The difference between mediation and arbitration
Mediation and arbitration are often confused for each other.
Both are effective ways to resolve disputes outside of the courts, and preferable in family law situations where children are involved.
What’s the difference and how can they help your family come to a fair and equitable resolution in cases of divorce and separation?
Mediation is a negotiation between the disputed parties.
Why do you need a lawyer in a mediation agreement? For impartial assistance.
A mediator has no decision making power in your dispute, but rather participates to assist you and your ex move forward in a normally difficult and occasionally contentious discussion.
Mediation offers an informal environment for you and your ex to hash out the look of your new family arrangement. The role of the mediator is not to make a decision, but facilitate communication and sharing of information. Because of its informal environment, the agreement is not legally binding.
Mediation is perfect if you and your ex are still on good terms and willing to work together for the benefit of the children. It’s right for divorcing or separating couples who maintain good relations with each other and have full confidence neither parent will take advantage of the good faith of the other.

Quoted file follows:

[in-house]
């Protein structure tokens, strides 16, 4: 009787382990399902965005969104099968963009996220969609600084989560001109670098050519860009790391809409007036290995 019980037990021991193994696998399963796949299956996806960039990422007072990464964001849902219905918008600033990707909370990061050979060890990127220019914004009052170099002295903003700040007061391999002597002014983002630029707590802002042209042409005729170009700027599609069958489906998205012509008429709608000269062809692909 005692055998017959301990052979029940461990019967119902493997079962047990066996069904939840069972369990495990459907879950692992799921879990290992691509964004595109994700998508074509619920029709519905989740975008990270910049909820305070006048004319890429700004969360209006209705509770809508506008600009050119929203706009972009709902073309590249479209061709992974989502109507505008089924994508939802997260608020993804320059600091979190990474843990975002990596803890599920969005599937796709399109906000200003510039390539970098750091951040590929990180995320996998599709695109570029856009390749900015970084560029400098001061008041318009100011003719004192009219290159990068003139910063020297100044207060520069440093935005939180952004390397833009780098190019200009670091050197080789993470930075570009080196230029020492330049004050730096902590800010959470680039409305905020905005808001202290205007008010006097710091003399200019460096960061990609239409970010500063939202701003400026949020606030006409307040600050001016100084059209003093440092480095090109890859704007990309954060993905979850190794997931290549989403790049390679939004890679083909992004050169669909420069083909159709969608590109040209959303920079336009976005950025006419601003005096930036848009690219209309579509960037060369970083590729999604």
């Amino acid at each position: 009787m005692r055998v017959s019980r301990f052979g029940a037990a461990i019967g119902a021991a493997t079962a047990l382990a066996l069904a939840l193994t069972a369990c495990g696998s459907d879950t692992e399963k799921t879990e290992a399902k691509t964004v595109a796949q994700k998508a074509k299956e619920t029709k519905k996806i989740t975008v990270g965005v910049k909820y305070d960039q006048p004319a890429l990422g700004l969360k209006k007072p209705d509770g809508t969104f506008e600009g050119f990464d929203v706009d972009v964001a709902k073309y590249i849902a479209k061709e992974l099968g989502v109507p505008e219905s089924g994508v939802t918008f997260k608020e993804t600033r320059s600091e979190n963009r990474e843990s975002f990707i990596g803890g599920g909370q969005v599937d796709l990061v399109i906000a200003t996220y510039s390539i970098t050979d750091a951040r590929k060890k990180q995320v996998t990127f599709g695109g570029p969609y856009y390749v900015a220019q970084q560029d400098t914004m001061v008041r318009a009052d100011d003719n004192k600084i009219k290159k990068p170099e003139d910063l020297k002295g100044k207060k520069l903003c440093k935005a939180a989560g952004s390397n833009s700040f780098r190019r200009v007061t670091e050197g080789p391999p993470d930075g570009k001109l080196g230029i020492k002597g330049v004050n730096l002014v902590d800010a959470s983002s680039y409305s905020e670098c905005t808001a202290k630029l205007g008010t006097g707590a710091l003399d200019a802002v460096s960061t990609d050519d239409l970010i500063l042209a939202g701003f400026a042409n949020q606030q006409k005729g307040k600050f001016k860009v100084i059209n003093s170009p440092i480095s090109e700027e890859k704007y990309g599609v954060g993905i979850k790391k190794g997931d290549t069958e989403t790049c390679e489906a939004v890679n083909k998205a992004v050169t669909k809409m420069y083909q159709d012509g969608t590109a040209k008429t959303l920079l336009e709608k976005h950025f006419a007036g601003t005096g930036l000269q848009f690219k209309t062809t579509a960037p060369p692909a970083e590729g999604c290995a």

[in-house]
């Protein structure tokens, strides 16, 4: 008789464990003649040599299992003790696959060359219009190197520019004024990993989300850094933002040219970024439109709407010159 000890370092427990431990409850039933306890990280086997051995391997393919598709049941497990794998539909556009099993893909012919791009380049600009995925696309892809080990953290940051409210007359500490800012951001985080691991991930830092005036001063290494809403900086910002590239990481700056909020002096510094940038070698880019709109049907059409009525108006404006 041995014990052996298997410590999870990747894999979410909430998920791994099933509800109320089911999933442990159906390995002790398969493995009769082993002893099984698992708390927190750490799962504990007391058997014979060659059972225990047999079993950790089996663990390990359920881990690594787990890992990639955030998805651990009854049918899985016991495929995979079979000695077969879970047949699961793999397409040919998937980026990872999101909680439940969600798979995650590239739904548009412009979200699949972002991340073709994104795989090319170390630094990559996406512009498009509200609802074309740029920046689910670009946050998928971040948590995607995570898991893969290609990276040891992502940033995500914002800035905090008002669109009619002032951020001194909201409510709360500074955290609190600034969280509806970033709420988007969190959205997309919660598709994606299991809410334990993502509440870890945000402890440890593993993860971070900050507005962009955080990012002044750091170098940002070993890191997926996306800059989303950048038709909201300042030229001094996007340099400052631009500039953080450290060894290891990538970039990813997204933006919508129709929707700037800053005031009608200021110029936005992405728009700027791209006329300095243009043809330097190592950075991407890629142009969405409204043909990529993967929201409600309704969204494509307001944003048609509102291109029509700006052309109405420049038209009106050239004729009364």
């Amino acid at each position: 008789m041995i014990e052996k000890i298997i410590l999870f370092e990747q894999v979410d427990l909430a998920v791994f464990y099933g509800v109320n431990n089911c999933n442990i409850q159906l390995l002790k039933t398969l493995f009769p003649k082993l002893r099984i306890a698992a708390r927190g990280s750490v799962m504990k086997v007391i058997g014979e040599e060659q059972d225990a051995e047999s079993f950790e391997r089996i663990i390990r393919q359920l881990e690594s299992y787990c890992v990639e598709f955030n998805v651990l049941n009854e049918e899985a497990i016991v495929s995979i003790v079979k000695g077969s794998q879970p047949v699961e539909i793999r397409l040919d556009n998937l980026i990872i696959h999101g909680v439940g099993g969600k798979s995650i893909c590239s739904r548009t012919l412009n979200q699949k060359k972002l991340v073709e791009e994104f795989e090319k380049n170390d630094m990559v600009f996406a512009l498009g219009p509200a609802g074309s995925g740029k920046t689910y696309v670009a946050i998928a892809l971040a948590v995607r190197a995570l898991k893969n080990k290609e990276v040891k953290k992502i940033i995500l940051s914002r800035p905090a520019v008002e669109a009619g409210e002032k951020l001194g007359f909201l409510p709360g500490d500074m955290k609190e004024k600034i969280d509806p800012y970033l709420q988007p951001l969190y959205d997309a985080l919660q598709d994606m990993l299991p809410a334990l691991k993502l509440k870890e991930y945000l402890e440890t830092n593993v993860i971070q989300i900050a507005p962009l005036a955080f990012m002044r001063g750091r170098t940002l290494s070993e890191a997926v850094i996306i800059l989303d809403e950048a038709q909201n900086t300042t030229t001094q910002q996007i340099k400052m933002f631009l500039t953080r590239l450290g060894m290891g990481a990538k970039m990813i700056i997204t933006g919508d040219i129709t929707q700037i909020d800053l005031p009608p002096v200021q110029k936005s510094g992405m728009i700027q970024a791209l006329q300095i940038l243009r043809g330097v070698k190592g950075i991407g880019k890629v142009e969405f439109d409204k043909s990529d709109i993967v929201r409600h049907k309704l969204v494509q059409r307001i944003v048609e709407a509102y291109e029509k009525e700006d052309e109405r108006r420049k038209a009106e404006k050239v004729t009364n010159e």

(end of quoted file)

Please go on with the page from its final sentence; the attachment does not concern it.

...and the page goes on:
In situations where communication in the relationship has totally broken down and the ability to maintain agreed terms in good faith are uncertain, arbitration is the better choice.
Arbitration is governed by the Commercial Arbitration Act, and is legally binding.
Arbitration is a way to solve a dispute through a formal and rigorous process, ensuring the fairest possible outcome when former partners struggle to find middle ground.
It is a more cost effective option than taking your divorce or separation arrangement to court. The arbitrator uses evidence and questioning to come to a decision.
The final decision is legal and binding, just like taking your ex-partner to court, so there can be no diverging from the conditions agreed on in the end.
A consideration in arbitration is that because it’s a more formal process than mediation, it is time consuming. If there is a lack of cooperation between partners, which there usually is in arbitration, the process will take even longer.
What is best for your divorce or separation?
We encourage partners who still maintain civil communication to engage in mediation.
It’s a faster and more inclusive process, and starts your family off on the right foot moving forward into a separated or divorced situation.
It sets the tone for ongoing positive relations and communication between partners, even though you can’t maintain a married relationship.
It’s also the least impactful option for your children. They won’t be dragged through difficult court or mediation proceedings – an important factor as they adjust to the new family arrangement.
If you aren’t sure which form makes the most sense for your family, give us a call. Mediation and arbitration are both better options than litigation. We can help you find the best solution for your future and the future lives of your children